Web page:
Oregon daily emerald. (Eugene, Or.) 1920-2012, February 28, 1948, Image 1

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    The Weather Marshall Plan
Eugene and vicinity: Partly
cloudy today, increasing cloud- Pros and cons of the Marshfield
iness tomorrow with rain to- plan were discussed in the Little
morrow night. Little change in Town Meeting. See story page 8.
Grad's Talk
'Y' Festival
Two-Day Program
Serves to Promote
Student Friendships
Highlighting “Friendship Festi
val,” the third annual international
festival, will be a speech today by
Ernest Haycox, Portland author.
He will talk at the luncheon in the
Persian room of the Eugene hotel
on “Good Intentions Are Not
Luncheon time is 12:15 p.m.
Tickets will be hold for $1.00 each
at the YWCA all morning and at
the luncheon, Marjorie Petersen,
registration chairman, said yester
Betty Jean McCourry, luncheon
chairman, announced that suits or
short silks and heels, but not hats
Will be in order for the luncheon.
University Graduate
Haycox, a 1923 graduate of the
University, recently returned from
a trip to Greece where he obtained
information for new stories. While
in Greece, he served as special as
sistant to Dwight Griswold, Presi
dent Truman’s emissary to Greece.
Haycox had the opportunity to
take trips into the Greek back
country. It is there that he ob
tained story backgrounds.
Haycox is the recently elected
president of the Oregon Dads’ and
is now serving on the executive
committee of the Oregon Alumni
Morning Registration
Registration for the festival will
continue this morning from 9 to 10
at the YWCA. At registration the
festival attendant will be given a
name tag with his school and coun
try on it. '
"A student doesn’t have to be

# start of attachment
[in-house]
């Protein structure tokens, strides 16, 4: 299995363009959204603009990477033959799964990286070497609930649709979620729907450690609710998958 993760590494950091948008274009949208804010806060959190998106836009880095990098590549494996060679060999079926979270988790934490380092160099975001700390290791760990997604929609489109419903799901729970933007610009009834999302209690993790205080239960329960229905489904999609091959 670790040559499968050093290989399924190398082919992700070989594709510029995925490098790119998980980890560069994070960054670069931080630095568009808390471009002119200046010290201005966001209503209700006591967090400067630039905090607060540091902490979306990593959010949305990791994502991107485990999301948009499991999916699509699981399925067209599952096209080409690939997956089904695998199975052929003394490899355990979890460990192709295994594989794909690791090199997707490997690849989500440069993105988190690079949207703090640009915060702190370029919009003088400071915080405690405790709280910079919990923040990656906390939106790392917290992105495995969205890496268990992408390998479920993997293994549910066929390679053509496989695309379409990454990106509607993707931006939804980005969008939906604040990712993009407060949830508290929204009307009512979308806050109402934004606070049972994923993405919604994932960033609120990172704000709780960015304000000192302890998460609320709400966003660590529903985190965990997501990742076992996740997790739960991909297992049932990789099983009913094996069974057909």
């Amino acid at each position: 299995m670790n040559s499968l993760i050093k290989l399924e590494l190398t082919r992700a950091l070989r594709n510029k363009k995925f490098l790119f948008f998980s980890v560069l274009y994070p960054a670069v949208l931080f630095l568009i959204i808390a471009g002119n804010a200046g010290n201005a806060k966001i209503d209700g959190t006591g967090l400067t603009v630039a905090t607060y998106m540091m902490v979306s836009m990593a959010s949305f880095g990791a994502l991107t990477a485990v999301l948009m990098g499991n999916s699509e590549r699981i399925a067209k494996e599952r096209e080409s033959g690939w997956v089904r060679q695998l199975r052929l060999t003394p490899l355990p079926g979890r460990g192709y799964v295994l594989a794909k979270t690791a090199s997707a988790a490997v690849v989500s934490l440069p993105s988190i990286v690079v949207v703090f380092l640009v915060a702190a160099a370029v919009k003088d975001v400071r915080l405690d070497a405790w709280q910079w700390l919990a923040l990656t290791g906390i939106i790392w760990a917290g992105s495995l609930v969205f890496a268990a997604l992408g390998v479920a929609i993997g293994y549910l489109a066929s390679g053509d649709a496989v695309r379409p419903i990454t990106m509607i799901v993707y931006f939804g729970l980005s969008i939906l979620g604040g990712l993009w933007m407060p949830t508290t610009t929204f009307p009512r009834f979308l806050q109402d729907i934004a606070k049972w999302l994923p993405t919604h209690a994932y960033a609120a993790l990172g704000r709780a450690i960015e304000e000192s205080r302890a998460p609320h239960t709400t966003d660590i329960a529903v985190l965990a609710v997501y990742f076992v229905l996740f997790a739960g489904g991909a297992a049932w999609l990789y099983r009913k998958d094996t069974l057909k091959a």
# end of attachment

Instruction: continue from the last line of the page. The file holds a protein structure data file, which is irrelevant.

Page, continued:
from a foreign country to attend
the festival,” Co-chairman Dedo
Misley and Laura Olson, said yes
terday. “Anyone interested in in
ternational affaris is welcome at
any event,” they emphasized.
World Peace?
Discussions will begin at 9:30 a.m.
today on the subject, “Can World
Government Preserve world
Peace ?’’ Speakers on the panel will
include Gordon Cook, sophomore in
liberal arts; Helen Sigismund,
sophomore in liberal arts; and
Nancy Peterson, junior in journal
Afternoon discussion starts at 2
o’clock on “Advantages and Dis
advantages of American and For
eign Education, Both Social and
Joan O’Neill, sophomore in art,
will moderate the panel which will
be composed of Captain Hsu Kai
Yu, graduate student in journal
ism; Peter Linde, graduate student
in chemistry; Fely Corcuera, grad
uate student in finance and bank
ing; Herbert Weiss, freshman in
liberal arts; Carlos Martinez, soph
omore in business administration;
and Amy Lou Ware, junior in edu
Gerlinger Tea
Concluding the festival will be
the annual Gerlinger tea to be held
in alumni hall from 4 to 5:30 p.m.
Featured entertainment will be
the dances of different countries.
Geri Arnold from radio station